“Farewell, a long farewell!” This line from Shakespeare’s Henry VIII is written on a piece of paper found next to the body of Lewis Packford, shot dead in his own library. The words are in Packford’s handwriting, but is this really suicide or is it a cleverly disguised murder? There’s certainly no shortage of suspects; the dead man had been hosting a house party and his home, a small country estate called Urchins, was full of guests at the time of the shooting. Sir John Appleby of Scotland Yard is sent to investigate, but Sir John also has a personal involvement in the case – he had visited Packford earlier in the year at his Italian villa and got the impression even then that something wasn’t quite right…
I have read several of Michael Innes’ Inspector Appleby novels over the last few years and I’ve found them to be of very mixed quality. I’ve loved a few of them, but some have had such bizarre plots I haven’t enjoyed them much at all. I’m pleased to say that I think The Long Farewell is one of the better ones. In comparison to some of the others, it’s quite a conventional murder mystery with plenty of suspects, clues and red herrings. It’s also the type of mystery I prefer, concerned mainly with the motives of the characters and the relationships between them, rather than getting too caught up with alibis, times on clocks and layouts of rooms.
After a brief opening section in which Appleby visits Packford in Italy and they have a discussion about fraud, forgery and Shakespeare, we get straight to the murder and the investigation, so there’s no long build-up. It’s a short book, but I thought it was just the right length for the story that is being told. Although Packford’s home in England, the strangely named Urchins, is full of his fellow eccentric academics who have stayed on after his death to assist with the inquiries, with the exception of the opening chapter I’ve just mentioned there are very few of the scholarly, erudite conversations you often find in novels by Innes. No knowledge of Shakespeare is needed to be able to understand and enjoy the mystery either!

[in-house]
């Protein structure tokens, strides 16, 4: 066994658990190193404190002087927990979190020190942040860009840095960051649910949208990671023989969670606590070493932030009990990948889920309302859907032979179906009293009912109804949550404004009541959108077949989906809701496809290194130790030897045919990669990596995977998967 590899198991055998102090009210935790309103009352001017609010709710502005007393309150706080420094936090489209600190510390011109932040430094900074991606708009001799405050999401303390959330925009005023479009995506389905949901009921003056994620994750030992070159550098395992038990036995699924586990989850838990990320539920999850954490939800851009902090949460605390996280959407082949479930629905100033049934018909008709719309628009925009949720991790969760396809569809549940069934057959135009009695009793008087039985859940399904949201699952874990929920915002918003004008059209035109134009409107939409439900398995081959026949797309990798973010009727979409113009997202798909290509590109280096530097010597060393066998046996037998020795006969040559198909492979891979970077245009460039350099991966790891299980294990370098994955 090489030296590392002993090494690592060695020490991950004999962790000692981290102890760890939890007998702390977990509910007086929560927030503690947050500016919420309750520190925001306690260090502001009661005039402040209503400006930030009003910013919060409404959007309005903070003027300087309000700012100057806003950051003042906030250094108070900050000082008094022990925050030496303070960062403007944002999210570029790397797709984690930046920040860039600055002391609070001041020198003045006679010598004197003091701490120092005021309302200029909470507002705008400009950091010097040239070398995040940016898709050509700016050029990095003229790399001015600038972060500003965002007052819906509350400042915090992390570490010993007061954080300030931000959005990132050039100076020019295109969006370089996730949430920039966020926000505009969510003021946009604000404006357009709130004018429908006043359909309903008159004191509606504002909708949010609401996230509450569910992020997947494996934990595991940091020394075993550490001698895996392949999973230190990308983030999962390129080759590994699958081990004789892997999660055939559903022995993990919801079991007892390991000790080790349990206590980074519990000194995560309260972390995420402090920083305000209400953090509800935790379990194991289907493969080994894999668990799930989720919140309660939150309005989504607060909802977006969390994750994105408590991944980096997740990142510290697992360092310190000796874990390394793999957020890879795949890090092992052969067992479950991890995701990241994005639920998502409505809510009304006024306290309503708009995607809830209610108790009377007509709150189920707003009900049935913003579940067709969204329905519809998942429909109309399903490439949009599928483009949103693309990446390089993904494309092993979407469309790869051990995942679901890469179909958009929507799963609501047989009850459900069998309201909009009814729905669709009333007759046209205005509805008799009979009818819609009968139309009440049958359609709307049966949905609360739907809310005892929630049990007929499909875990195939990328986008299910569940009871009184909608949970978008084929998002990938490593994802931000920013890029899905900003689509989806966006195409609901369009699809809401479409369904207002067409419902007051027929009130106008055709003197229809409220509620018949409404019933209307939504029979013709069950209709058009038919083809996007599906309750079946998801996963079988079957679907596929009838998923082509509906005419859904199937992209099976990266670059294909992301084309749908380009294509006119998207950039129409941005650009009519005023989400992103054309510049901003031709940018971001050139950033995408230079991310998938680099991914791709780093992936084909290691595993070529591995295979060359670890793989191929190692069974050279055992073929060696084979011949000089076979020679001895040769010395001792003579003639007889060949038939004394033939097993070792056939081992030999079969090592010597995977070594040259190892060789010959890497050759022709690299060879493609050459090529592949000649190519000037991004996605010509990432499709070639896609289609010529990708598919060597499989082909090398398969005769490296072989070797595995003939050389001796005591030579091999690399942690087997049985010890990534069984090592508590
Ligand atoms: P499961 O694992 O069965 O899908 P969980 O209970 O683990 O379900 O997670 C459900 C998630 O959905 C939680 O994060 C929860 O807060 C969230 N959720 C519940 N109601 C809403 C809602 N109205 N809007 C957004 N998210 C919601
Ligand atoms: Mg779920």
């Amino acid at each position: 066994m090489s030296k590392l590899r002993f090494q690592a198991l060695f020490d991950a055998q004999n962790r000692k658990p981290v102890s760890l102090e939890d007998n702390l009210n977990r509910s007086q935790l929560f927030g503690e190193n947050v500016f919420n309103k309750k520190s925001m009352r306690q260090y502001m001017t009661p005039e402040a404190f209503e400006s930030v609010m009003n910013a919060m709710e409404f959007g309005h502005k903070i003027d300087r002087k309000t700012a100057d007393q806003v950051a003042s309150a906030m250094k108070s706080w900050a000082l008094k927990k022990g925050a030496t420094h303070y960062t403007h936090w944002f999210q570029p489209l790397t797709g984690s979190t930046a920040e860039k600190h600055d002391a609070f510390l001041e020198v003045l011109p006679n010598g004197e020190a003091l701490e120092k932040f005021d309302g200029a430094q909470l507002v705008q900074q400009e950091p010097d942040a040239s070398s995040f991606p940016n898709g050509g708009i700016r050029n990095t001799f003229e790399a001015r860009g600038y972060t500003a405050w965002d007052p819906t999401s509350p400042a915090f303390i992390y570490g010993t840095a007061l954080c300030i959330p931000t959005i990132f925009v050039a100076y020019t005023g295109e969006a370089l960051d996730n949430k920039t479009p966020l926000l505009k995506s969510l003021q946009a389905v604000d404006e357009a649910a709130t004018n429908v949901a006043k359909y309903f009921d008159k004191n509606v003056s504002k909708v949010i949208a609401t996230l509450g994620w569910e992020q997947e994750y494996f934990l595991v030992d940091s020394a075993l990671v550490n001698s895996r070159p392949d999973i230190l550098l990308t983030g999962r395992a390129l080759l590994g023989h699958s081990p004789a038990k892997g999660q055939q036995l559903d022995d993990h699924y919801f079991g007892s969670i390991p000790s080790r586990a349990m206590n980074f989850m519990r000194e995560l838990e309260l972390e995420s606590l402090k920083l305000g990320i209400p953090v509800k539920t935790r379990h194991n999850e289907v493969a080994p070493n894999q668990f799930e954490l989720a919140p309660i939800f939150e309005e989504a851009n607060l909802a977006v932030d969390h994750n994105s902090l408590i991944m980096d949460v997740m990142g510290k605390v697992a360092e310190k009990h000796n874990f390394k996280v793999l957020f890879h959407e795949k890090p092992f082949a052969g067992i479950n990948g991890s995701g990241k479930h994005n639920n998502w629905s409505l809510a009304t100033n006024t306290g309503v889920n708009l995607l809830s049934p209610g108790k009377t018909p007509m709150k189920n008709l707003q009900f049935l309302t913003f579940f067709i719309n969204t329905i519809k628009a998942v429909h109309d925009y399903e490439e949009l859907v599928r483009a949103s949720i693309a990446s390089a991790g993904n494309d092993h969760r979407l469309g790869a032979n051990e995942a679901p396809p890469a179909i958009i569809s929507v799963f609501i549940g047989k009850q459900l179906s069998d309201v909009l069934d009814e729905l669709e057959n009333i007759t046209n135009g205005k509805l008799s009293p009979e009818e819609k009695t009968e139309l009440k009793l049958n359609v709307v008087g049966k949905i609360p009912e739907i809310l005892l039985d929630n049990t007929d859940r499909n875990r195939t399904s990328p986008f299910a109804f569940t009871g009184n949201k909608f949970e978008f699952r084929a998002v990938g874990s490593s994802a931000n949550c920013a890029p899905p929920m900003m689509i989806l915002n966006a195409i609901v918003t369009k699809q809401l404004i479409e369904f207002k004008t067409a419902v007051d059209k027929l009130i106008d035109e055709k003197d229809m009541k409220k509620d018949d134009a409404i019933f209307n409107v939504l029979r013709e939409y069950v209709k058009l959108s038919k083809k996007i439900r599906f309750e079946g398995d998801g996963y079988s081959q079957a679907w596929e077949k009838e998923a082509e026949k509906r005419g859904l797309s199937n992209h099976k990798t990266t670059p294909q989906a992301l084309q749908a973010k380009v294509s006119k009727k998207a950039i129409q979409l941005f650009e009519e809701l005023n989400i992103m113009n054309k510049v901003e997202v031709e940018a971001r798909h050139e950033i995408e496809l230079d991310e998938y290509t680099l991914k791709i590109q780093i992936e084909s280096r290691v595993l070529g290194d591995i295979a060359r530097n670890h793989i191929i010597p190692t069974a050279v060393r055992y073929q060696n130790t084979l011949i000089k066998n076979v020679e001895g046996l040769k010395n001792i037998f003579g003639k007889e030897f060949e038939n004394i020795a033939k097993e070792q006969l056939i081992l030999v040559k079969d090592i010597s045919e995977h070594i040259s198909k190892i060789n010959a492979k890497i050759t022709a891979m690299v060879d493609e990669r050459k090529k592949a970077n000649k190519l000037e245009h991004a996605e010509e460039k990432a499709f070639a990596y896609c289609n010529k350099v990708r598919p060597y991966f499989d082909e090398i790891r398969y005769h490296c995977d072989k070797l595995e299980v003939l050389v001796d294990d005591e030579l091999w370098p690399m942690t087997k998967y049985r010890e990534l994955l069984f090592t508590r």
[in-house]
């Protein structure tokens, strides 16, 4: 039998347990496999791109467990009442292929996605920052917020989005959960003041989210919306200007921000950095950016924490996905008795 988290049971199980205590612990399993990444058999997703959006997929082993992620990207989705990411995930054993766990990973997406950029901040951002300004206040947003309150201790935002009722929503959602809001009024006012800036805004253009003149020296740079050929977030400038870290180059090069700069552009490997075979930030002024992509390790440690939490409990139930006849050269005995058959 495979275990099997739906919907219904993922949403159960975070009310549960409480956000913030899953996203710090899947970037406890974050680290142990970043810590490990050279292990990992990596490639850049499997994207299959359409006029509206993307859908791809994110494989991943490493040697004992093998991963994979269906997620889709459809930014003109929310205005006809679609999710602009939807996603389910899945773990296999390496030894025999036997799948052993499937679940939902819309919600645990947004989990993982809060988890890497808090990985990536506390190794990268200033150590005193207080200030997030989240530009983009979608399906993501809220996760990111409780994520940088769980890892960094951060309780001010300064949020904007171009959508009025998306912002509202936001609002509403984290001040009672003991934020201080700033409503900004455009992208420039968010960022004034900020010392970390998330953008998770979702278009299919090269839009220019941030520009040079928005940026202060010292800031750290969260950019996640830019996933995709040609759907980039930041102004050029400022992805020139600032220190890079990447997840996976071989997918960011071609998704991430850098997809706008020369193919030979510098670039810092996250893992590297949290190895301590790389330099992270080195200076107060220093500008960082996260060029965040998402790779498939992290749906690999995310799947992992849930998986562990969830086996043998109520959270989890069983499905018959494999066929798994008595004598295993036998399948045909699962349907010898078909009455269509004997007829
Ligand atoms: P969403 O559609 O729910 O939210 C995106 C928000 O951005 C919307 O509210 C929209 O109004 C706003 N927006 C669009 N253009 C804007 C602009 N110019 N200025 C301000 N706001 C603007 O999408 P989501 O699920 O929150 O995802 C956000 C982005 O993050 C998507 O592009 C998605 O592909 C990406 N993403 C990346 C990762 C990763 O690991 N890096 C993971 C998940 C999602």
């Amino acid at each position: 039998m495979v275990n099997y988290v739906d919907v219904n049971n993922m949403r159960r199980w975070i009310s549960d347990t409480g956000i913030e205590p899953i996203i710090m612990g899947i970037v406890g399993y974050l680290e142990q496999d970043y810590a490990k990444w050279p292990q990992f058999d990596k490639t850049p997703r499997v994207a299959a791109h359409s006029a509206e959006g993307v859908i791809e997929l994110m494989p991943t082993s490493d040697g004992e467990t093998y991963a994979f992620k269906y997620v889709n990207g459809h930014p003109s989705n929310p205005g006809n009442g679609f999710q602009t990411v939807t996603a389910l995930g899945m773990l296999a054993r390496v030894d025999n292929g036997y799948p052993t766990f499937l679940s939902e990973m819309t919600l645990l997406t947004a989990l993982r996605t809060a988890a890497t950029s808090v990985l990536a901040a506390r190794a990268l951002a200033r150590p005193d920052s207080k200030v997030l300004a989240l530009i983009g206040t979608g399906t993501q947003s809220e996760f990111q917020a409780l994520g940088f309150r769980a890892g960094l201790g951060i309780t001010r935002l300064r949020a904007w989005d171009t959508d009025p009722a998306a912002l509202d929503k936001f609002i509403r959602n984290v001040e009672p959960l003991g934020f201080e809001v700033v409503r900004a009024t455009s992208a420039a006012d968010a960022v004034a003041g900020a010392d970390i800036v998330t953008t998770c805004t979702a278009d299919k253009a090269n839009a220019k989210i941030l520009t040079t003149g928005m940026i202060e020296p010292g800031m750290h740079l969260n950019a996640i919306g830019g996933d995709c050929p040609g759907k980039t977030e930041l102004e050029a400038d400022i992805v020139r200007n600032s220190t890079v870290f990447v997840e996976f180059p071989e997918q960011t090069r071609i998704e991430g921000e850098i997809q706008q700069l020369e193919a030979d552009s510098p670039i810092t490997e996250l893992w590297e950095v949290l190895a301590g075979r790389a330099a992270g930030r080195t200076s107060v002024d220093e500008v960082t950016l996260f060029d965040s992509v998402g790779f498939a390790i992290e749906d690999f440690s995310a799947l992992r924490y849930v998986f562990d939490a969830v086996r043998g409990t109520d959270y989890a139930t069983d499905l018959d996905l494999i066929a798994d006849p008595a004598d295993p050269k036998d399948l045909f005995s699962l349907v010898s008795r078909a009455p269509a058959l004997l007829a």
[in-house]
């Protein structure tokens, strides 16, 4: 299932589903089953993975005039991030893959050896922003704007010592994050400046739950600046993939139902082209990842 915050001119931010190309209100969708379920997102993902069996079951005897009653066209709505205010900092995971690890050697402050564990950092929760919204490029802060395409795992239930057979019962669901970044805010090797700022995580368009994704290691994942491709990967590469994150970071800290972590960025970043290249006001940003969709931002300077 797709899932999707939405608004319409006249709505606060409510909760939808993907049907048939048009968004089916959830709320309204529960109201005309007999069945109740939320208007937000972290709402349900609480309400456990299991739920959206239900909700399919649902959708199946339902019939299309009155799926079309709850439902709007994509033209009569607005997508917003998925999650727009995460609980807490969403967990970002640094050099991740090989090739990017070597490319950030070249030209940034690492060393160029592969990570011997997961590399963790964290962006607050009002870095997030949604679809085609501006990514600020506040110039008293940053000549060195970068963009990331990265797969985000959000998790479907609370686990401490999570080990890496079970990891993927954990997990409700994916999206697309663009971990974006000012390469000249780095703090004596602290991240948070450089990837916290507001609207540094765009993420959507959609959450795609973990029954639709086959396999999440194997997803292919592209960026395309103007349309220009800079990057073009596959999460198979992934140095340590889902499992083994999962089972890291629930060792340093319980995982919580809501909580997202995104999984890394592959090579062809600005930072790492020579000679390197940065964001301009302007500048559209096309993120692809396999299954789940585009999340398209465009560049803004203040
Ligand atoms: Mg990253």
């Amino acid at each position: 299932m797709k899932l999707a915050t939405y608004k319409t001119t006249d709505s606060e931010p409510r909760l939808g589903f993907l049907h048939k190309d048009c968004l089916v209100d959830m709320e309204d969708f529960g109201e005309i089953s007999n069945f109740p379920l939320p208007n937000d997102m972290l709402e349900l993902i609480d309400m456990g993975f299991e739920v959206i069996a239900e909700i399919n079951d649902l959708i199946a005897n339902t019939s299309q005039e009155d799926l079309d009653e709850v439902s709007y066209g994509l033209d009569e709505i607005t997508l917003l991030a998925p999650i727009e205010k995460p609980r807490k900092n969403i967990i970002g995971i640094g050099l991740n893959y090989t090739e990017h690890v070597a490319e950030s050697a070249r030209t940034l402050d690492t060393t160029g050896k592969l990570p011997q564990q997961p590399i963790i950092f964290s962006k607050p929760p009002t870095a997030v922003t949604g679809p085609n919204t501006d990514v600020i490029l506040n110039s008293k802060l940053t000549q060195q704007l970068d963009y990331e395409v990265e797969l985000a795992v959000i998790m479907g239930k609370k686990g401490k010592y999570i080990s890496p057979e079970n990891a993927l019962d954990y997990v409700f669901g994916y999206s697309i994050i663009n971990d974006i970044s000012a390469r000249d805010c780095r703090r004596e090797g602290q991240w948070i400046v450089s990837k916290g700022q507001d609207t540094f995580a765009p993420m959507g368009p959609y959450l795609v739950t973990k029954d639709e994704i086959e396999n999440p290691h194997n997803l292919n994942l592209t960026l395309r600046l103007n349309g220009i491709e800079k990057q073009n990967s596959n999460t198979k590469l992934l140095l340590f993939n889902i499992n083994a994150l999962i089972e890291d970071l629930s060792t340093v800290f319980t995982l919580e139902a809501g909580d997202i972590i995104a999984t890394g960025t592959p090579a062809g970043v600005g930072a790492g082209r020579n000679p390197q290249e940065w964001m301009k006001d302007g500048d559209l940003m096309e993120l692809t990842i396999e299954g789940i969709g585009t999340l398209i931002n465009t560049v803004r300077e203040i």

The Long Farewell was originally published in 1958 and I found the portrayal of the female characters in the book particularly interesting. There are two women amongst the guests at Urchins – Ruth and Alice – who come from very different walks of life and who both had different reasons for wanting to marry Lewis Packford. Without going into too much detail here and spoiling things, it occurred to me that had the book been written in the modern day, this part of the plot wouldn’t have worked at all.
Overall, this is an entertaining Appleby mystery (I loved the farcical scene which unfolds in the library late at night) and although it falls somewhere in the middle of the series I think it could be a good one to start with if you’re new to Michael Innes.
Thanks to Agora Books for providing a copy of this book for review via NetGalley.